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The 5 key differences between Stan's Normal People and Sally Rooney's book.

Warning: This post contains spoilers for Stan’s new TV show Normal People.

By now, you’ve probably sobbed your way through all 12 episodes of Stan’s beautiful, soul-crushing new series Normal People, and if you’ve read the book, it is likely still on your bookshelf, stained with a few (or a lot) of tears.

TV and movie adaptations always run the risk of being untrue to the book they’re based on, alienating and disappointing fans, but Normal People has premiered to a landslide of positive reviews.

Watch the Normal People trailer. Post continues below video.

Video via Stan

It had the benefit of author Sally Rooney signing on to help write the screenplay, which helped with the cohesiveness between both forms of her award-winning story. The motto on set, according to the Los Angeles Times, was “the book is the Bible,” after all.

But that doesn’t mean they’re totally identical. There are some key – mostly subtle – differences between the series and the book.

Read on for the main differences between the Normal People book and TV series.

Inner monologues.

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Image: Stan.
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In the novel, Sally Rooney delves into Connell and Marianne's innermost thoughts through their inner monologues, which the TV adaption was required to externalise through dialogue.

For example, in the book Rooney wrote, "It occurred to Marianne how much she wanted to see [Connell] having sex with someone; it didn't have to be her, it could be anybody."

In the show, Marianne simply tells him that exact thing: "I kept thinking how much I wanted to watch you have sex. I mean, not even with me.”

Marianne's family.

Image: Stan.

The series shows Marianne's family as cold, and her brother as verbally (and later, physically) abusive. The book delves much deeper into her family life - Alan abuses his sister as a coping mechanism for losing his father, who was also physically abusive.

But in the book, her dad hit both her and her mother. In the series, Marianne tells Connell he never hit her. Her mother is also more cold and neglectful in the book, with no hint of affection.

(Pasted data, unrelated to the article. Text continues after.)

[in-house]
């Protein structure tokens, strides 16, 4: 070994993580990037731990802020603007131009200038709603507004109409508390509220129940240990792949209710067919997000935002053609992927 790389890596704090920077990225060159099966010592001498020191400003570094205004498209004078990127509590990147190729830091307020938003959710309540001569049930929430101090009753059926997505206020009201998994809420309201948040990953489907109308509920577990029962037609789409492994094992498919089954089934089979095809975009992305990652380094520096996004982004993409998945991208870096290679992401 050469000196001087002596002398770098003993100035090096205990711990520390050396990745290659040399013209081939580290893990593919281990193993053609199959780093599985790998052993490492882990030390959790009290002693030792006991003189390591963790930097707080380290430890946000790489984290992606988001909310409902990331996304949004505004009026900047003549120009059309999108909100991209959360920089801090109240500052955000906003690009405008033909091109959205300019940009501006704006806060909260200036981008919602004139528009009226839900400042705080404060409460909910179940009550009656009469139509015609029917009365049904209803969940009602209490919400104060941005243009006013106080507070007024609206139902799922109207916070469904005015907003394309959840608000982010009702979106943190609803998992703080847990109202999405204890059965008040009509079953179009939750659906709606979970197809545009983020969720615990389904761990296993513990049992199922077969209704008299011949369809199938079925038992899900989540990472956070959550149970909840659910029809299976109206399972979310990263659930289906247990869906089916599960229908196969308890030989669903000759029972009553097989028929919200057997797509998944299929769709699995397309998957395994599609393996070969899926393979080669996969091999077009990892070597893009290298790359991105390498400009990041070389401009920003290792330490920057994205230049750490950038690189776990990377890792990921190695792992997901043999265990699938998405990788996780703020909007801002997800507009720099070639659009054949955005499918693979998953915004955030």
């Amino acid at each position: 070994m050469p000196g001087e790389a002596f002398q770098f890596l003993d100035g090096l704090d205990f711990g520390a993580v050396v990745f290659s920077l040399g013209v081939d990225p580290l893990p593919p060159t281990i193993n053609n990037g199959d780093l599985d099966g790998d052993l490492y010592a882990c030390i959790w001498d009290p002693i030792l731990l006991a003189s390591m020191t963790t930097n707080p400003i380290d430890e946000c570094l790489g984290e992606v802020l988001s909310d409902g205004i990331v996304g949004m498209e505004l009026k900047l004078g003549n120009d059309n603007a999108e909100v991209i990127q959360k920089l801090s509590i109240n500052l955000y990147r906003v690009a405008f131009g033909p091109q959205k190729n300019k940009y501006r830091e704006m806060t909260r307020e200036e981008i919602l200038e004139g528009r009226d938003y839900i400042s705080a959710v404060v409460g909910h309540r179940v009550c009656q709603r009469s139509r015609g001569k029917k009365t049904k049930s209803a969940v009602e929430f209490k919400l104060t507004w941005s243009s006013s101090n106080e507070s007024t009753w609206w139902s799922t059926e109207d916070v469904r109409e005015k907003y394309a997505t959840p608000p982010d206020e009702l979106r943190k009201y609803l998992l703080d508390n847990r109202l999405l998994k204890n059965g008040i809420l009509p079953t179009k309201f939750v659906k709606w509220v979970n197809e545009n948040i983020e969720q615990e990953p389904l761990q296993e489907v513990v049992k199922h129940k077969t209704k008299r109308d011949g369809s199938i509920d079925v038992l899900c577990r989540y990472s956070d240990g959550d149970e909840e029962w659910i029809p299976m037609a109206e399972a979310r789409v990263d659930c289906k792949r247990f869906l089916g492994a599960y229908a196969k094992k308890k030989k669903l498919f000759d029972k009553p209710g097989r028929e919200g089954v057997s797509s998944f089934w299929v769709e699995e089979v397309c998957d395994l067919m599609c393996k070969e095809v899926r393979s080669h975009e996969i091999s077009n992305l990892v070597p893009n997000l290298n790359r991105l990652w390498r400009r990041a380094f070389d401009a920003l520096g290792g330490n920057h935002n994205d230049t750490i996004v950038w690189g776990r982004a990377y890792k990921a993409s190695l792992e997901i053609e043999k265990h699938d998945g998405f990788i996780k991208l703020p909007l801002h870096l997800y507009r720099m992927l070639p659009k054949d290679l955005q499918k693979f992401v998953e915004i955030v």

After watching the TV series, we can assume the trauma of her home life shapes Marianne's issues with self-worth and certain actions in relationships but there is much more detail to shape this in the novel.

For a deeper dive on Normal People, listen to this episode of The Spill.

Marianne's friendships.

The show only really highlights two of Marianne's female friendships, with her university friends Peggy and Joanna.

We're roughly given the idea that Peggy is a 'bad' friend, and Joanna is a 'good' friend, but the book is much more detailed about how co-dependant Peggy becomes on Marianne and why their relationship is toxic.

The show also glosses over Marianne's high school friendship with Karen - the girl who comforted her after the scary incident at the dance. After that, they struck up a friendship which is not really explored in the TV series.

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Connell and Marianne's other relationships.

Image: Stan.

The relationship between Connell and Marianne is the centre of Normal People, but their relationships with other people are just as important in their stories to understand how and why the characters grow as people.

In the show, Connell's relationship with Helen is really only seen in relation to Marianne. Helen is always asking about her, and visibly uncomfortable when she watches Connell around her, but in the novel, Connell and Helen's relationship is able to be fleshed out a lot more. She is more conservative, and Connell believes she brings out the best in him.

Meanwhile, Marianne's relationship with Gareth, her first college boyfriend, is hardly featured in the book beyond when he introduces her and Connell at the party which leads to them reconnecting.

During Marianne's year abroad in Sweden, her and Lukas' relationship ends only when he tells her he loves her during a BDSM-style photoshoot, after which she insists he unties her or she'll call the police, which we do not see in the series.

Connell's encounter with Miss Neary.

We also watch Connell kiss his former teacher Miss Neary outside a nightclub during a visit home to Sligo, but in the book this is a much less consensual encounter at her house, which leads Marianne to say she'll kill Miss Neary if she ever goes near Connell again.

Ultimately, Stan's Normal People is overwhelmingly true to the novel it is based on, and it's no wonder the show has won over the most die-hard Sally Rooney fans.

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Feature image: Stan.

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